Rinnoji Temple should be your next stop, housing the Sanbutsodo building built to represent the ‘three divine manifestations of Nikko’: the horse-headed Buddha, the Amida Buddha and the Thousand-headed Buddha – a very impressive sight. In front of Sanbutsodo is the Hobutsuden, an excellent small museum with an entry fee of just 100 yen. The town of Nikko as a whole is a great place to relax and absorb Japanese history and is simple to navigate on foot.
Getting there: The most cost-effective way of getting to Nikko is on a Tobu train from the Tobu station in Asakusa. From Asakusa Station take Exit 4 and the station should be visible. A one way ticket to Nikko Station costs 1340 yen and takes around 2 hours.
6: Yasukini Shrine, Tokyo
Another shrine to add to our list, this one a little more controversial that the rest though. Yasakuni, a Shinto shrine, is dedicated to those who died in war under the rule of the Japanese Emperor from 1867-1951. The shrine’s notoriety stems from its enshrining of convicted war criminals and it’s museum’s nationalist bent. The shrine’s international controversy has been furthered in recent years through well-publicised visits by prominent members of the Japanese Diet, moves heavily criticised by representatives of China, South Korea and Taiwan. Though with no context the shrine would be interesting of itself, the controversy it has sparked makes it much more so, allowing visitors an insight into the complex issues surrounding modern Japanese politics and it’s struggle with nationalism.
On the site of the shrine also sits The Yushukan, a military museum covering all conflicts from the beginning of the Meiji Restoration to the conclusion of the Pacific War. The museum houses a decent collection of artifacts; from planes, trains and tanks to uniforms and letters and is often relatively quiet, allowing a visitor to takes ones time. However, the museums quite obvious bent towards nationalism, apologism and revisionism is plain to see and is often uncomfortable reading. This though, makes the museum quite fascinating, especially for those interested in political issues and ideology.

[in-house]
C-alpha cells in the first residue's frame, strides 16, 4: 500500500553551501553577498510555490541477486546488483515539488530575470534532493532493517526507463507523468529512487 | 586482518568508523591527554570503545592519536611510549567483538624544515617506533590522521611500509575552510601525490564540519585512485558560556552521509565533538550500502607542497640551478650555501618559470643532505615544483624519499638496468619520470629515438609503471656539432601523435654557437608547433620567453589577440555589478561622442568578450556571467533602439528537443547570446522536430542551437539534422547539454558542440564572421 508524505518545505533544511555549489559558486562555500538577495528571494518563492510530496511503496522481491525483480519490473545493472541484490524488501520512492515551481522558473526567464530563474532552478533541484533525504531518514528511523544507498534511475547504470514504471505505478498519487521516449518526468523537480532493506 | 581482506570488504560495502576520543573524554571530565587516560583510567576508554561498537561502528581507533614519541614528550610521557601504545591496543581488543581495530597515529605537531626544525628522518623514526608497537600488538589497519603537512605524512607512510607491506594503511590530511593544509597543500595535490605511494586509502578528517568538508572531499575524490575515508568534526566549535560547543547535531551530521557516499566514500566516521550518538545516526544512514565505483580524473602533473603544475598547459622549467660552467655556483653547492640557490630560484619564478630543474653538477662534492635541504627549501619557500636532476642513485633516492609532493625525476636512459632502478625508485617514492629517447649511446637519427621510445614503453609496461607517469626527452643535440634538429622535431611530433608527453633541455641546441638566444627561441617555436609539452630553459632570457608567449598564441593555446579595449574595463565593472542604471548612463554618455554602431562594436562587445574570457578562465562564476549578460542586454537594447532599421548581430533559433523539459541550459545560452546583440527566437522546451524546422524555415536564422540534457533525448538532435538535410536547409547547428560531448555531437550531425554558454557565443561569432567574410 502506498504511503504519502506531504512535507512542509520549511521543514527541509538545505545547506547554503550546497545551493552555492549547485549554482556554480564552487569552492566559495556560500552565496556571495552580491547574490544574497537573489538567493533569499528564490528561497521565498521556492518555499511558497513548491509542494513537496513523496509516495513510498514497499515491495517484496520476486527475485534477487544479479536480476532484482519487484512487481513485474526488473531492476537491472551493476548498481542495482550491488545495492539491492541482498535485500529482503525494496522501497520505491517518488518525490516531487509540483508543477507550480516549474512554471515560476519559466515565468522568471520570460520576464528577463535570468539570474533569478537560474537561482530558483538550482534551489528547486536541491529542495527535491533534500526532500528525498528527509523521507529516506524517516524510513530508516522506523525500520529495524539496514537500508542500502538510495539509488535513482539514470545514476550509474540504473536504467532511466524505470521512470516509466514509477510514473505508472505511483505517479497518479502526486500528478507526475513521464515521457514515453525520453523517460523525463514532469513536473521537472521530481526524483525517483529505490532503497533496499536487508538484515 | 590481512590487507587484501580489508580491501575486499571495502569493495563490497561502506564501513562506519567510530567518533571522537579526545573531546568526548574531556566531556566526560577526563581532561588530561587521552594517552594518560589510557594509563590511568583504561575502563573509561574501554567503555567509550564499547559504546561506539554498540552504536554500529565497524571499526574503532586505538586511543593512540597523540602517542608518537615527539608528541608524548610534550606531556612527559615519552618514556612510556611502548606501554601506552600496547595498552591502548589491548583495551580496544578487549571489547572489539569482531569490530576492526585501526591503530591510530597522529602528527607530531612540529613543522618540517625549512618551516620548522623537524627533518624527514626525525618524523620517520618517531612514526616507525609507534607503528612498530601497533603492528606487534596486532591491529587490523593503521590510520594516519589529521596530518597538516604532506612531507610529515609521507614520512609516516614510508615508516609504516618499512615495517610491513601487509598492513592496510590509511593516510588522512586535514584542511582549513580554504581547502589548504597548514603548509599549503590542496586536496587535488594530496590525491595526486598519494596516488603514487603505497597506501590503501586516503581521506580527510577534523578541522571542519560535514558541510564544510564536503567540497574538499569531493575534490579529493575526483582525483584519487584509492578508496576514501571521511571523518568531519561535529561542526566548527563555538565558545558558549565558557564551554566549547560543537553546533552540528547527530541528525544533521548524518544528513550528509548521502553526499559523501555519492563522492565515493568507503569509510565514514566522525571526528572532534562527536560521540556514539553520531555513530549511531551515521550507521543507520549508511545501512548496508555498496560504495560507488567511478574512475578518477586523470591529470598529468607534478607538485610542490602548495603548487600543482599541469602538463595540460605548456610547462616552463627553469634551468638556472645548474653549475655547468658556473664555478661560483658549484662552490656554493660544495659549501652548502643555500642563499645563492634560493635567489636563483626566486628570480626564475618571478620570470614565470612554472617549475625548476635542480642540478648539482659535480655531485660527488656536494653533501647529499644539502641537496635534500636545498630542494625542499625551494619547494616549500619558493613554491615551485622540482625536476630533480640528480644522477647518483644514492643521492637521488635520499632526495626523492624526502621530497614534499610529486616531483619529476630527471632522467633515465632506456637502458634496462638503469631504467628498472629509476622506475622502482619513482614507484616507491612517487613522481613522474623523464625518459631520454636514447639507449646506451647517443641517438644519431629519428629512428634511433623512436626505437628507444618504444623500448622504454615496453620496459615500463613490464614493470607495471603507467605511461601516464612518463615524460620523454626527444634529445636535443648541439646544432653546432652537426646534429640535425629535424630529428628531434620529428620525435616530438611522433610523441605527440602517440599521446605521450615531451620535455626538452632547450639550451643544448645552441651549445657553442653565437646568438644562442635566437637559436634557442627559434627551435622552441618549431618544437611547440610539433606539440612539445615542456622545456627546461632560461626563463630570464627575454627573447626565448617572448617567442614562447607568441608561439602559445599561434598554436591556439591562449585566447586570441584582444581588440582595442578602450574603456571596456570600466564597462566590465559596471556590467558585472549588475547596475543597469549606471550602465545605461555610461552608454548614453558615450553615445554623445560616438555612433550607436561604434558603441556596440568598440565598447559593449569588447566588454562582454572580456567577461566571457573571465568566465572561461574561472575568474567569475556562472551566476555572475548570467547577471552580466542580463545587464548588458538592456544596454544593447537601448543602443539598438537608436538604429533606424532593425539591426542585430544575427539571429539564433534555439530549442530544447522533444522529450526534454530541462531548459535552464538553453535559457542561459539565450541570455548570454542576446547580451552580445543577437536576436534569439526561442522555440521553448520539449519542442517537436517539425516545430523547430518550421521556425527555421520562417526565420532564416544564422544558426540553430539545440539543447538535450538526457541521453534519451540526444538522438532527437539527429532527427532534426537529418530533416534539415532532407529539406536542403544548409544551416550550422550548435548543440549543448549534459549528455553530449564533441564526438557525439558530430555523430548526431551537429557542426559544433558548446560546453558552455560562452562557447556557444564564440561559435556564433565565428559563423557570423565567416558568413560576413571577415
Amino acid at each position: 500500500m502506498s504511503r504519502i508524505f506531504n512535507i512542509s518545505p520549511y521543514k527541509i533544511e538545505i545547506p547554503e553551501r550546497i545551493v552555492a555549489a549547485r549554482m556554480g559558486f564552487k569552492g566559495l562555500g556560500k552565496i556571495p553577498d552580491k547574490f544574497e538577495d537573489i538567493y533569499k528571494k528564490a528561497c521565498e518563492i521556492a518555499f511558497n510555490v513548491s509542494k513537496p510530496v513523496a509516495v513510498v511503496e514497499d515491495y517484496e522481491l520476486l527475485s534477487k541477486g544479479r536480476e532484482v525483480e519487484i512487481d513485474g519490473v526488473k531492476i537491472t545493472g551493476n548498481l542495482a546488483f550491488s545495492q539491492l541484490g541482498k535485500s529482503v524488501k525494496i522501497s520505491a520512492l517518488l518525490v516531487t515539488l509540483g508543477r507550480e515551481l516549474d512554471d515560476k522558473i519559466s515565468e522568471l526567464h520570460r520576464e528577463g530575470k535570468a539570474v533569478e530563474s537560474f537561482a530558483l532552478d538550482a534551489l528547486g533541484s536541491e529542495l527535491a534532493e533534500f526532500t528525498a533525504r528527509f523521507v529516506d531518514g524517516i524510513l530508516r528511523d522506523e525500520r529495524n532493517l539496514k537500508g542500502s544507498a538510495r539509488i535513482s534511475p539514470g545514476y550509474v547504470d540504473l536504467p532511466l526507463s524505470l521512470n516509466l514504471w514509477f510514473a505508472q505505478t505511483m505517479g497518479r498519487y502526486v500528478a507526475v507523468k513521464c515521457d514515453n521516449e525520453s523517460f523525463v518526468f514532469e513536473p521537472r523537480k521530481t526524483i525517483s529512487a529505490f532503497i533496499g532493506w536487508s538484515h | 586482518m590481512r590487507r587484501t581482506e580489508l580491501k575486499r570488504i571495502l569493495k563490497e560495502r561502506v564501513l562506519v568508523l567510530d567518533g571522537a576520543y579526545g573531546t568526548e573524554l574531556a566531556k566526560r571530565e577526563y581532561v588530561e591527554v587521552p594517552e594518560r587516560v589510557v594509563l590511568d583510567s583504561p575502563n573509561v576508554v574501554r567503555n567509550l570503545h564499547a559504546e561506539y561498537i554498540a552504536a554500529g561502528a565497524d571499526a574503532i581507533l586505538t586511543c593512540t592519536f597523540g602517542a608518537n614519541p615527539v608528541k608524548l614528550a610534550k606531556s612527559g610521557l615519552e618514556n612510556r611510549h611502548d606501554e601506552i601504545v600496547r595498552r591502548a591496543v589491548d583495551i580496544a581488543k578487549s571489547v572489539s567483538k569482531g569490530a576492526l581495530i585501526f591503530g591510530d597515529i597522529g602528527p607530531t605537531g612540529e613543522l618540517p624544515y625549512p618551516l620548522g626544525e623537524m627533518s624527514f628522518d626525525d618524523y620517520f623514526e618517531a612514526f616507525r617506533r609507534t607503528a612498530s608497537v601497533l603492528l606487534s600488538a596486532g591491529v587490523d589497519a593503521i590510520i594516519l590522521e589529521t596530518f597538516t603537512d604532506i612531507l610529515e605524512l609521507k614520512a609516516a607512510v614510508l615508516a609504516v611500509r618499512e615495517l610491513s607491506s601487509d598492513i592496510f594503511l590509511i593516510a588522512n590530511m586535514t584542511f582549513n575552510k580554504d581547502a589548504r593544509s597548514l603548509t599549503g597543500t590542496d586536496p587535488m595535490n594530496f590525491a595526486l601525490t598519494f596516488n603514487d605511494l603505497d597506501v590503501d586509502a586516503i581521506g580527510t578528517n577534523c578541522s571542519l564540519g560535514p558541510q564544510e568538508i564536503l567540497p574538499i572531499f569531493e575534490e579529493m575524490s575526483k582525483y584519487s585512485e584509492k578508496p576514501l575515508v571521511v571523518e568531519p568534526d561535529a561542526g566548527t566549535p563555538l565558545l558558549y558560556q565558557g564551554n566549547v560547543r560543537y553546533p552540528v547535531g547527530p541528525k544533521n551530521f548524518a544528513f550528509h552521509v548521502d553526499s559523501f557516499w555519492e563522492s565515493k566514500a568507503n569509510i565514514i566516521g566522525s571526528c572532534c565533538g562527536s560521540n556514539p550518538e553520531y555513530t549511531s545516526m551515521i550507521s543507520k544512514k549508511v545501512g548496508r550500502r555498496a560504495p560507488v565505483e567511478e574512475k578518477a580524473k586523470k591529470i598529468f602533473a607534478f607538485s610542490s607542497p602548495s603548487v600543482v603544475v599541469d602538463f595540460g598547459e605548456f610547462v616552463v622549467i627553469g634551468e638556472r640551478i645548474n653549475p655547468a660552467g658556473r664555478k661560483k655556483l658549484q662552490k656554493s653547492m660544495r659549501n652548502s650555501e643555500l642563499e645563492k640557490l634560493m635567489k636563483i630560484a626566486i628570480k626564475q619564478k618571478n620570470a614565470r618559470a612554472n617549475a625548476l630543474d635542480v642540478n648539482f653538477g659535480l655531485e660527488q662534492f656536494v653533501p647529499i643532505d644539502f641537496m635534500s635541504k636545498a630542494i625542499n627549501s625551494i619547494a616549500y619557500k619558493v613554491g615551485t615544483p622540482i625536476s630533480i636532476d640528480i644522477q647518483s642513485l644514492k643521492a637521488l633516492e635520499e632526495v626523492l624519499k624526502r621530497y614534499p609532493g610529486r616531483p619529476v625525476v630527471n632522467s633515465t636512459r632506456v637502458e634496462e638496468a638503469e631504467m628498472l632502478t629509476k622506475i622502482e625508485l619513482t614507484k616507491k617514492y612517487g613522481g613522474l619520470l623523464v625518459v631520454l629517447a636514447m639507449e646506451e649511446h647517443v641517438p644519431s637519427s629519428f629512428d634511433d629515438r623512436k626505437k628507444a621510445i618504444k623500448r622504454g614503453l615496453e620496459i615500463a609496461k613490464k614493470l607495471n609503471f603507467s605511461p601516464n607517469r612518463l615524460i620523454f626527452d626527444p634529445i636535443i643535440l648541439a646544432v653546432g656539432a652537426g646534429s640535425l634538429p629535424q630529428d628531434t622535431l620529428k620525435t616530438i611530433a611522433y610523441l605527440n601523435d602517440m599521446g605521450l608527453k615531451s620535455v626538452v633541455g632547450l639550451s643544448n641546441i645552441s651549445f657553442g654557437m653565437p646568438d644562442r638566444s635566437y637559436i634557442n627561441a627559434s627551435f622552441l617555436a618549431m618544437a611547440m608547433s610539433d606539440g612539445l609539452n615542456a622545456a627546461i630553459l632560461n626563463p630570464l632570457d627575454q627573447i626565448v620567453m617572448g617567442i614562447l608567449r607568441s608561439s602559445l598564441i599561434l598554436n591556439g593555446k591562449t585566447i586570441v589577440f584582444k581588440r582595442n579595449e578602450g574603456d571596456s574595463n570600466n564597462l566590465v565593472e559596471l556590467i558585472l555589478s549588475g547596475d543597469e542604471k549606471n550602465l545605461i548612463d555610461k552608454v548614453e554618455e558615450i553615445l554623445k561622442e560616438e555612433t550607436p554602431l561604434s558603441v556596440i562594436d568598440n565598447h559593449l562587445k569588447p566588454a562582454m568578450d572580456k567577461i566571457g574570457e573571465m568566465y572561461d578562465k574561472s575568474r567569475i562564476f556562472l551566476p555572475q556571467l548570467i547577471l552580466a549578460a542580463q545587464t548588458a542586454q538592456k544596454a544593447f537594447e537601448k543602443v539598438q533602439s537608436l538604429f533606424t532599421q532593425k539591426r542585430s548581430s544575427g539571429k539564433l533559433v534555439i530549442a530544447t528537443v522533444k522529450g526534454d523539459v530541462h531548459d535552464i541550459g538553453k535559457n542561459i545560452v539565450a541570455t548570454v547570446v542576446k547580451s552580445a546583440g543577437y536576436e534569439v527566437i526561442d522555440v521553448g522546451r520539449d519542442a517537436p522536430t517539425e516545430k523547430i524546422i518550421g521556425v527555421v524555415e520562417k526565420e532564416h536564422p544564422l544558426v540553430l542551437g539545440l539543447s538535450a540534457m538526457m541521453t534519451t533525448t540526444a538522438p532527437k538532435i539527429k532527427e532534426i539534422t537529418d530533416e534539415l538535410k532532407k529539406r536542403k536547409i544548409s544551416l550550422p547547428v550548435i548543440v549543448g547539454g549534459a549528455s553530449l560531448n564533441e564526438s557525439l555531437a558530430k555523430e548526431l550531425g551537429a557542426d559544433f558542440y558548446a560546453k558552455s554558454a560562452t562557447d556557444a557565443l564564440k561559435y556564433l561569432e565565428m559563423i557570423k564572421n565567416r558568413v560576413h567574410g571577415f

Getting there: Head for Kudanshita Station on the Shinjuku, Hanzomon and Tozai Lines. Once out of the station, walk west along the main road, the shrine will be on your right.
7: Hiroshima Peace Memorial Park
The horrific events of 1945 inevitably loom large over Hiroshima as a whole with remembrance is at the heart of this, the focal point for this being the Memorial Park. Designed by Kenzo Tange, a former practitioner in the Metabolist school mentioned earlier, the park sits on the site cleared by the bombs impact, formally the city’s main commercial district. It’s purpose is as a memorial to the victims foremost, but also aims to act as a center for learning about the use of nuclear weapons more generally and to promote international cooperation and peace.
The centerpiece of the park is the A-Bomb Dome, the skeletal remains of the building closest to the center of the blast that remained somewhat intact. The reality of the event is driven home by this building, now representing the horror of that time and a commitment to never see it happen again. In 1996, it was listed as a UNESCO World Heritage Site.
The Hiroshima Peace Memorial Museum, also within the park, is another must. 53 million people have visited the museum since it’s opening in 1955 and its not hard to see why. The building itself is split between two wings. The newer East wing is primarily dedicated to documenting the pre-war, war-time and post-war lives of the people of Hiroshima and offers additional information on nuclear technology in general and the struggle for international peace. The West wing concentrates it’s energies on the damage done by the bomb, explained using realia exposed to the blast and information on the lingering radiation omitted. The museum can’t be recommended enough, no visit to the city being complete without a lesson in the brutality of war.
Getting there: From Hiroshima Station, take tram line 2 or 6 to Genbaku-Domu Mae Station.